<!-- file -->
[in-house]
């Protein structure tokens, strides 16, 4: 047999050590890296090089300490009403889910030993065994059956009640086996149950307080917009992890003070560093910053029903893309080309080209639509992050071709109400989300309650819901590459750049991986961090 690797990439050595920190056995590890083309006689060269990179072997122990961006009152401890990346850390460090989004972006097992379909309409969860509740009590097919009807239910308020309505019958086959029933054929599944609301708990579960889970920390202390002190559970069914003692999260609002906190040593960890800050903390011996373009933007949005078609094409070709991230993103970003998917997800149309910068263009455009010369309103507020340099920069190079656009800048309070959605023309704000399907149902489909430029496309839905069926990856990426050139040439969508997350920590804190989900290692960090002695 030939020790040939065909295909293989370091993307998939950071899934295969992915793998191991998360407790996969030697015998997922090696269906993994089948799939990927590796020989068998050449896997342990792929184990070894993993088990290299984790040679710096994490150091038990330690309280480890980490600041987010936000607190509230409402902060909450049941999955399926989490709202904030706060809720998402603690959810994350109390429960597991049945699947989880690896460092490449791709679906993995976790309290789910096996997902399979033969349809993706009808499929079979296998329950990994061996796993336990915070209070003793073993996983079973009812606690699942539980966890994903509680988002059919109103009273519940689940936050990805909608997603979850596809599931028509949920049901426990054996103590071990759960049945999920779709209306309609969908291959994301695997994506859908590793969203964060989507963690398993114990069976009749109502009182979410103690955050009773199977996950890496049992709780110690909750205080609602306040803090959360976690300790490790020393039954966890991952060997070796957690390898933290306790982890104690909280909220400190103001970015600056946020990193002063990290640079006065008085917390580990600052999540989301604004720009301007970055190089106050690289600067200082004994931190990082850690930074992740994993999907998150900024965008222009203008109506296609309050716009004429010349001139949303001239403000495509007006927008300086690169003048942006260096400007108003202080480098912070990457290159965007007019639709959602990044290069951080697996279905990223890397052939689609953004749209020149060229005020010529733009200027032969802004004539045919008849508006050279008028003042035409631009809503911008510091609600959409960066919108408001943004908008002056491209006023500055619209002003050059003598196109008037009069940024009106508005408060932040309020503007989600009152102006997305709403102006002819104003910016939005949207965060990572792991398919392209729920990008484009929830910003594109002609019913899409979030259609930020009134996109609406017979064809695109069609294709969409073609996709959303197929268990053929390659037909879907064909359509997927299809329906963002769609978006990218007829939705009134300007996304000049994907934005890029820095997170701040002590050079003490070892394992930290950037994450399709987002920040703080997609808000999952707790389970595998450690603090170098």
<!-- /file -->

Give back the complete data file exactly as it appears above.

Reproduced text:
[in-house]
């Protein structure tokens, strides 16, 4: 047999050590890296090089300490009403889910030993065994059956009640086996149950307080917009992890003070560093910053029903893309080309080209639509992050071709109400989300309650819901590459750049991986961090 690797990439050595920190056995590890083309006689060269990179072997122990961006009152401890990346850390460090989004972006097992379909309409969860509740009590097919009807239910308020309505019958086959029933054929599944609301708990579960889970920390202390002190559970069914003692999260609002906190040593960890800050903390011996373009933007949005078609094409070709991230993103970003998917997800149309910068263009455009010369309103507020340099920069190079656009800048309070959605023309704000399907149902489909430029496309839905069926990856990426050139040439969508997350920590804190989900290692960090002695 030939020790040939065909295909293989370091993307998939950071899934295969992915793998191991998360407790996969030697015998997922090696269906993994089948799939990927590796020989068998050449896997342990792929184990070894993993088990290299984790040679710096994490150091038990330690309280480890980490600041987010936000607190509230409402902060909450049941999955399926989490709202904030706060809720998402603690959810994350109390429960597991049945699947989880690896460092490449791709679906993995976790309290789910096996997902399979033969349809993706009808499929079979296998329950990994061996796993336990915070209070003793073993996983079973009812606690699942539980966890994903509680988002059919109103009273519940689940936050990805909608997603979850596809599931028509949920049901426990054996103590071990759960049945999920779709209306309609969908291959994301695997994506859908590793969203964060989507963690398993114990069976009749109502009182979410103690955050009773199977996950890496049992709780110690909750205080609602306040803090959360976690300790490790020393039954966890991952060997070796957690390898933290306790982890104690909280909220400190103001970015600056946020990193002063990290640079006065008085917390580990600052999540989301604004720009301007970055190089106050690289600067200082004994931190990082850690930074992740994993999907998150900024965008222009203008109506296609309050716009004429010349001139949303001239403000495509007006927008300086690169003048942006260096400007108003202080480098912070990457290159965007007019639709959602990044290069951080697996279905990223890397052939689609953004749209020149060229005020010529733009200027032969802004004539045919008849508006050279008028003042035409631009809503911008510091609600959409960066919108408001943004908008002056491209006023500055619209002003050059003598196109008037009069940024009106508005408060932040309020503007989600009152102006997305709403102006002819104003910016939005949207965060990572792991398919392209729920990008484009929830910003594109002609019913899409979030259609930020009134996109609406017979064809695109069609294709969409073609996709959303197929268990053929390659037909879907064909359509997927299809329906963002769609978006990218007829939705009134300007996304000049994907934005890029820095997170701040002590050079003490070892394992930290950037994450399709987002920040703080997609808000999952707790389970595998450690603090170098």